At work we’ve got a 3D printer. In this series of posts I’ll share some of the designs I’ve made.

This shape is a “spherical pseudo-cuboctahedron”, prompted by a request from Jim Propp on the math-fun mailing list.

It has 24 vertices, 12 edges and 14 faces. That doesn’t satisfy Euler’s formula $V – E + F = 2$, so it can’t be a proper polyhedron – hence “pseudo-cuboctahedron”.

However, if you push all the vertices onto the surface of a sphere, all the edges are spherical arcs, it sort of works.

While designing this object, I got fed up with OpenSCAD‘s awkward control syntax, and switched to Python. I wrote Python code to produce the coordinates of points along the edges, which the SolidPython library turned into something that OpenSCAD can cut out of a sphere.

At work we’ve got a 3D printer. In this series of posts I’ll share some of the designs I’ve made.

This is one of the first ‘proper’ things I’ve designed – I wanted to have a go at making something based on an object I already had. A colleague asked if I could make some props to explain coordinate systems, and I was holding a whiteboard pen at the time, so I decided to make a set of orthogonal axes out of whiteboard pens.

You know what’s fun? Typesetting mathematics! Glad you agree, because here’s a game that puts the fun in ‘underfilled hbox’.

In TeXnique, you’re shown a typeset bit of mathematical notation, and have to frantically type LaTeX to reproduce it. You get three minutes, and you’re awarded points when you produce something that’s a pixel-perfect replica of the original. Think Typing of the Dead crossed with The Art of Computer Programming.

When I first saw this I rolled my eyes, but now my high score is 68 and I don’t know why I keep going back to it.

The formulas are largely well-known snippets of notation, so you might find some of them coming out through muscle memory, but if a symbol shows up that you can’t remember the macro for, there’s always the brilliant Detexify tool.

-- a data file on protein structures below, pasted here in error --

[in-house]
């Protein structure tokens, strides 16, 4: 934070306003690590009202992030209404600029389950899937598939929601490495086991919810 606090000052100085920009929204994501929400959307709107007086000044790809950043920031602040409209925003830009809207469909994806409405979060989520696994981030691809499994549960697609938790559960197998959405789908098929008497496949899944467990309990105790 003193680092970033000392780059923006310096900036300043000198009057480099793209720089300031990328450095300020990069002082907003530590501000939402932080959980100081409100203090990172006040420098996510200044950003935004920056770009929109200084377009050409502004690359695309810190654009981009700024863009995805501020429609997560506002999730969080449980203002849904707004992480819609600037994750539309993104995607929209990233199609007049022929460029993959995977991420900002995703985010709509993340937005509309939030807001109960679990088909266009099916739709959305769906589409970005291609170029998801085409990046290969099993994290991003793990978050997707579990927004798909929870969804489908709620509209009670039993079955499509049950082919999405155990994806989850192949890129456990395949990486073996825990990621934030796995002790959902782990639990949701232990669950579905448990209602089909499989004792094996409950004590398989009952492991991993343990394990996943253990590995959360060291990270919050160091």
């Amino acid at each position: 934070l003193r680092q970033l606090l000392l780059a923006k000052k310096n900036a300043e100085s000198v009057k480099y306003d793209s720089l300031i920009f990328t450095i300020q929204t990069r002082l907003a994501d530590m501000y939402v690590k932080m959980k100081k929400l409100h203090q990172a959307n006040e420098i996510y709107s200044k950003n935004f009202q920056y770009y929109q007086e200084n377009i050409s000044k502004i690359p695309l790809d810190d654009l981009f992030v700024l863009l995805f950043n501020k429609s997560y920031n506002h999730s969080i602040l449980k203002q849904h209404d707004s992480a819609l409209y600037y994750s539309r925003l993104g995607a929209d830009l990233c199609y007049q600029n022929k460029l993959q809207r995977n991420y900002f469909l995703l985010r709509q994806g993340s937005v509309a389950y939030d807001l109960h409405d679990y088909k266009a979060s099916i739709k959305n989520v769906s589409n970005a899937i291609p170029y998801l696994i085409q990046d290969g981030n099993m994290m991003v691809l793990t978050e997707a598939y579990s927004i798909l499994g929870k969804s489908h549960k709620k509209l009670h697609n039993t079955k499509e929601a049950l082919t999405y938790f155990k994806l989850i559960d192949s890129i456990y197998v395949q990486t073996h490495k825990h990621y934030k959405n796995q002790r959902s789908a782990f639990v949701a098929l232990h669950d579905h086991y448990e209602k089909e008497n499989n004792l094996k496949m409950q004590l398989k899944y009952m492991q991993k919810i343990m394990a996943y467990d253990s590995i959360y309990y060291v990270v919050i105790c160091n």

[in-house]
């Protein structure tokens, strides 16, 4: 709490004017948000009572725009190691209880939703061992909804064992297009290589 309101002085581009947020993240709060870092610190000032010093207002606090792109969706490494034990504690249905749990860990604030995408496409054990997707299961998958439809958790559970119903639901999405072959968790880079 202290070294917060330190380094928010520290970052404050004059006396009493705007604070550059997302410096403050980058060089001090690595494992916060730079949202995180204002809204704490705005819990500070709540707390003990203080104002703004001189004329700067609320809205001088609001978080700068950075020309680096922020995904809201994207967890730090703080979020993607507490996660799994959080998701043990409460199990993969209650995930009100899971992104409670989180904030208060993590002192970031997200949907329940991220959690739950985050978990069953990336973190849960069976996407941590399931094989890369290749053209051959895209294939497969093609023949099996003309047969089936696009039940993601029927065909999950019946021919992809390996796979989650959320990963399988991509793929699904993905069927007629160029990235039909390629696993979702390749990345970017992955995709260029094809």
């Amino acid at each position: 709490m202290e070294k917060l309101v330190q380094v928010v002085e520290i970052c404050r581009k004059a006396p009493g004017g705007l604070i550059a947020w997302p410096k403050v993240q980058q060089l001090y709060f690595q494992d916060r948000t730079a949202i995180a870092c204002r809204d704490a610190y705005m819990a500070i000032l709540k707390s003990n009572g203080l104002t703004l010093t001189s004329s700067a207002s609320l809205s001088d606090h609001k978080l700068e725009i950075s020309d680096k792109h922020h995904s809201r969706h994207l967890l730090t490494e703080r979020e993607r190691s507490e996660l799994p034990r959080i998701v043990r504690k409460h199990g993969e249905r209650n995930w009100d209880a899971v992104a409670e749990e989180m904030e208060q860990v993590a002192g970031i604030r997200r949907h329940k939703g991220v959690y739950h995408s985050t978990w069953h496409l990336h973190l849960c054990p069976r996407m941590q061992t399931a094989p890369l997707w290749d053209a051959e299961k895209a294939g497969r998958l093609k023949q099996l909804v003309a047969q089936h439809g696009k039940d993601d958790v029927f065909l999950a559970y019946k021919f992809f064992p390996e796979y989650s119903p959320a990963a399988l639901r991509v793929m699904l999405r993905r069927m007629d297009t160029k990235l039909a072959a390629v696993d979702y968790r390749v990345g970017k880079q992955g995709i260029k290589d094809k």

Starting at midnight GMT on 2019-03-14, the stream below will start scrolling down through the digits of π:

I had this idea this morning, and it’s running on my desktop PC which I’ll be away from until 8am tomorrow, so I won’t be surprised if something goes wrong.

Because of my statistically improbable stature, it’s really hard to find clothes that fit me. So, most days I wear the lowest common denominator of all clothing styles, a t-shirt. And if I’m wearing a t-shirt, it might as well be Extremely On Brand CP and have some obscure mathematical motif on it.

Good maths t-shirts are hard to come by, so I’ve made four of my own.

I haven’t let lack of illustrating ability get in my way, and I’m quite pleased with how they’ve turned out.

For the past couple of weeks at work, I’ve been checking through our computer-based assessments before the students have a go at them. That means I’ve had to do lots and lots of calculations by hand, to confirm the computer’s got the right answer. Well, not quite by hand – I use a calculator for the stuff that I can’t keep in my head.

I’ve got a calculator app called RealCalc Plus on my phone, which I highly recommend. The main thing it’s got going for it is its RPN mode. While most calculators ask you to type in expressions pretty much as you’d see them on a page, read from left to right with numbers separated by operators and brackets, reverse Polish notation looks like this:

1 5 √ + 2 ÷

That computes $\phi = \frac{1+\sqrt{5}}{2}$. You put the numbers in first, and then say what to do with them. This might look obtuse, but it can make long expressions much easier to type in. Because there are no brackets, you don’t need to remember to close them. And if the same fragment appears more than once in the expression, you can just duplicate it on the stack, instead of typing it all out again. I’ve been using an RPN calculator for a few years now, and I get a warm mathmo feeling when I think about all the time it’s saved me.

But there are a couple of things that regularly trip me up. Once you’ve performed a calculation, you can see the result but you can’t see how you got there, so when you’ve got a couple of long numbers sitting on the stack and you can’t remember which is which, you just have to start again. And if you want to repeat a calculation but with a slightly different starting value, you’ve got no choice other than to type it all in again.